"One stormy night long ago, five people stepped through the doors of an elevator and into a nightmare. That door is opening once again, and this time it's opening for you."

Those who have experienced the ride know that this signals the start of the drop sequence. This time, however, just as the anticipation builds and the music swells, everything goes silent. And you wait...

And wait...

And wait...

And begin to wonder if the ride broke down...

And then you drop. I have been on numerous drop towers across the country, and I have been on Tower of Terror dozens of times. I knew what was coming, but that drop still caught me completely off guard and, from the sound of screams and words not typically heard at a Disney park, everyone else was in the same, er, elevator. On most rides, there are cues that will alert an experienced rider that something is about to happen (with a drop tower, it is usually a click or a air hiss just before the drop), but with the audio and visual cues of the ride absent and the remarkably quiet ride system of the Tower of Terror, that elevator went from stationary to full velocity almost before I realized we were dropping.

The remainder of the ride consists of the standard drop sequence, but with the exception of the doors at the top everything happens in complete darkness. If you know what is coming, a little bit of the surprise is lost, but for infrequent riders it will likely be unnerving. Robbed of any frame of reference, a 50-foot drop might as well be 500. And, due to the unique forces felt on the ride, there are moments where you may feel like you are falling while you're actually moving upward (or vice versa). Once the drop sequence ends, the doors open and the final scene of the ride plays out as normal.

End of Spoilers

So, was Late Check-Out worth the wait? After riding, I would say yes. The experience is certainly different enough that even a seasoned rider will appreciate the variation, and those who feel there aren't enough thrills at the Disneyland Resort will likely get one out of it. That said, it is not an experience that will appeal equally to everyone. Unlike Space Mountain: Ghost Galaxy or Haunted Mansion Holiday (which, by the way, has something new this year...no spoilers), there are no additional story or visual elements added to the attraction. Instead, this is all about maximizing the thrill, and in this case, Disney opted for addition by subtraction.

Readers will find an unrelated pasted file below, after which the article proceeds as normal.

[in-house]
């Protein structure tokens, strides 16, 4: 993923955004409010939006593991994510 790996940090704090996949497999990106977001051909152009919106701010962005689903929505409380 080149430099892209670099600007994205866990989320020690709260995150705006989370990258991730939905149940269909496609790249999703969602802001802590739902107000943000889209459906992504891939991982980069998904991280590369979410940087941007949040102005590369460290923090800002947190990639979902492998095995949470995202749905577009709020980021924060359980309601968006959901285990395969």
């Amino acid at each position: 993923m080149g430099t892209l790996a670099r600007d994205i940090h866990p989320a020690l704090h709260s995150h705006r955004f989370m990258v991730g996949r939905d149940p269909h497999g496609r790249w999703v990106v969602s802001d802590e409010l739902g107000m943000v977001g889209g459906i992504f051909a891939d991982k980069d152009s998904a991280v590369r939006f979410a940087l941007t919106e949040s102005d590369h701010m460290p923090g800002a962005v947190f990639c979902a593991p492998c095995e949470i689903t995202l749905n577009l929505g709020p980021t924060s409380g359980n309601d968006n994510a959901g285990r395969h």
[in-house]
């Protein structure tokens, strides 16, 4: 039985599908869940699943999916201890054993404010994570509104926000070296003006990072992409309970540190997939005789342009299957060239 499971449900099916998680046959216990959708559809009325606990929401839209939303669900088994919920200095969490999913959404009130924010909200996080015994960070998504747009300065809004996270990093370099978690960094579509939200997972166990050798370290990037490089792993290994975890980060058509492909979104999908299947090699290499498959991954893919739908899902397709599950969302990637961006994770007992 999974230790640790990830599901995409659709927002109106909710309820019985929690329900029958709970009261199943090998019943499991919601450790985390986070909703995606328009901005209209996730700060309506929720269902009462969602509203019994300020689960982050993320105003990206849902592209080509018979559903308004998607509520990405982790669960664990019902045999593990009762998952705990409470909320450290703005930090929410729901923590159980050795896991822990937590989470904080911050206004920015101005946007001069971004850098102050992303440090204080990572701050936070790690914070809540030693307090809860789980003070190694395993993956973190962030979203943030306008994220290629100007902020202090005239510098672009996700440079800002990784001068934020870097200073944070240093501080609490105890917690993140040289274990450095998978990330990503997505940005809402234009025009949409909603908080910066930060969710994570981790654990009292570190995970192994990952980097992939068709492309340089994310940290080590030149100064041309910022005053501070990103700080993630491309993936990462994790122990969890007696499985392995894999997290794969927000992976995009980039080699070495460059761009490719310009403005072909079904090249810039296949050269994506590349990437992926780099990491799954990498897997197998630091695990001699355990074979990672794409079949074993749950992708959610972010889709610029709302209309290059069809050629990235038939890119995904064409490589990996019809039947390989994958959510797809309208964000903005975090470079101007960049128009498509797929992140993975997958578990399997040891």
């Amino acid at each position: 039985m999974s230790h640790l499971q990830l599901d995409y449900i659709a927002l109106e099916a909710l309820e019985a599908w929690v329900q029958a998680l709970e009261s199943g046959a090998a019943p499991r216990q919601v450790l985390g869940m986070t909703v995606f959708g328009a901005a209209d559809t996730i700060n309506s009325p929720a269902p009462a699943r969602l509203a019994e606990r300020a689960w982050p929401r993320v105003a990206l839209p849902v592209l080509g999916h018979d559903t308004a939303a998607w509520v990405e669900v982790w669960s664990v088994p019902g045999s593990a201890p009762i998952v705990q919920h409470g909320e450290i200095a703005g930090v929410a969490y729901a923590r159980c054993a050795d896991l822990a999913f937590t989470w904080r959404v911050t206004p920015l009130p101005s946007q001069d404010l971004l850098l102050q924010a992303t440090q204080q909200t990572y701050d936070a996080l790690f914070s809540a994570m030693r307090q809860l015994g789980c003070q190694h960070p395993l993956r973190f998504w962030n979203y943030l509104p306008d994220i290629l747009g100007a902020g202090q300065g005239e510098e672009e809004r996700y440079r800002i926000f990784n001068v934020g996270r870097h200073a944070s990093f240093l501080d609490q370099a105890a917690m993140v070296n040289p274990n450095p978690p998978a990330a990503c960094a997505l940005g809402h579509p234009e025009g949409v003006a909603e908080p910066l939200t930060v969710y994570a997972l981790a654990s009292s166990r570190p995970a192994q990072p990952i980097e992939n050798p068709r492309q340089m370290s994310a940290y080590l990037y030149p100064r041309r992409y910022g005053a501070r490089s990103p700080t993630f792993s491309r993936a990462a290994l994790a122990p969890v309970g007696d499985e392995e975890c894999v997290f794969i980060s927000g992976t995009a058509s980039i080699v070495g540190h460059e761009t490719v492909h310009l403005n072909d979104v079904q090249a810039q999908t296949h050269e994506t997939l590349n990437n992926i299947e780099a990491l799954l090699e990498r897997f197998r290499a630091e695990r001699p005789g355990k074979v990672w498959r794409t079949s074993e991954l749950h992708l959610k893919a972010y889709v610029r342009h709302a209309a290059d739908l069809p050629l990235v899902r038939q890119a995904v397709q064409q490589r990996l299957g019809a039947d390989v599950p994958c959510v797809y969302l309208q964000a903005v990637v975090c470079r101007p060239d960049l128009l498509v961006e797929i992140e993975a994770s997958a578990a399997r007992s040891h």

Is it better than the regular ride? No, but I wasn't expecting it to be. It is instead an alternate version that, while not something I would purchase a ticket just to try, is still well worth checking out for anyone visiting the resort between now and the end of the year.

If you will be visiting Disney California Adventure in the near future, note that the impending closure of the Twilight Zone Tower of Terror has caused lines to swell significantly (on my visit, it was consistently the longest line at the park...yes, longer than Radiator Springs Racers), so for the regular version of the attraction I recommend grabbing your first Fastpass (Racers or Soarin') at opening and then heading directly to the ride. If you're relying on Fastpass, secure one by 1pm. For Late Check-Out, keep an eye on the Disneyland app and try to snag a Fastpass for 7pm or later (I'm not sure what time it begins, but I'm guessing it should be running by then). If you can't get one, I suggest making it your last ride of the day, as the line will double in speed once the Fastpass queue closes at park closing. Even if the wait is an hour or more, it is worth it for the experience as, after all, there will probably never be a chance to do this again.

You Might Also Like:

Replies (15)

September 11, 2016 at 10:35 PM · Wish I had the money to go back to DCA one last time to do this. This sounds AWESOME.
September 12, 2016 at 3:53 AM · Terrific review, AJ! From what you have described (and described amazingly well, I might add), it sounds like Disney has a real hit on their hands - at least for a little while.

Also, one would think that Disney could still bring in this "Late Night" version once the re-imagining of the current attraction to the Guardians of the Galaxy theme is complete. So maybe it will become a Halloween staple at some point in the future?

September 12, 2016 at 4:25 AM · I don't know... seems a little "Superman The Ride has flamethrowers" promotion to me...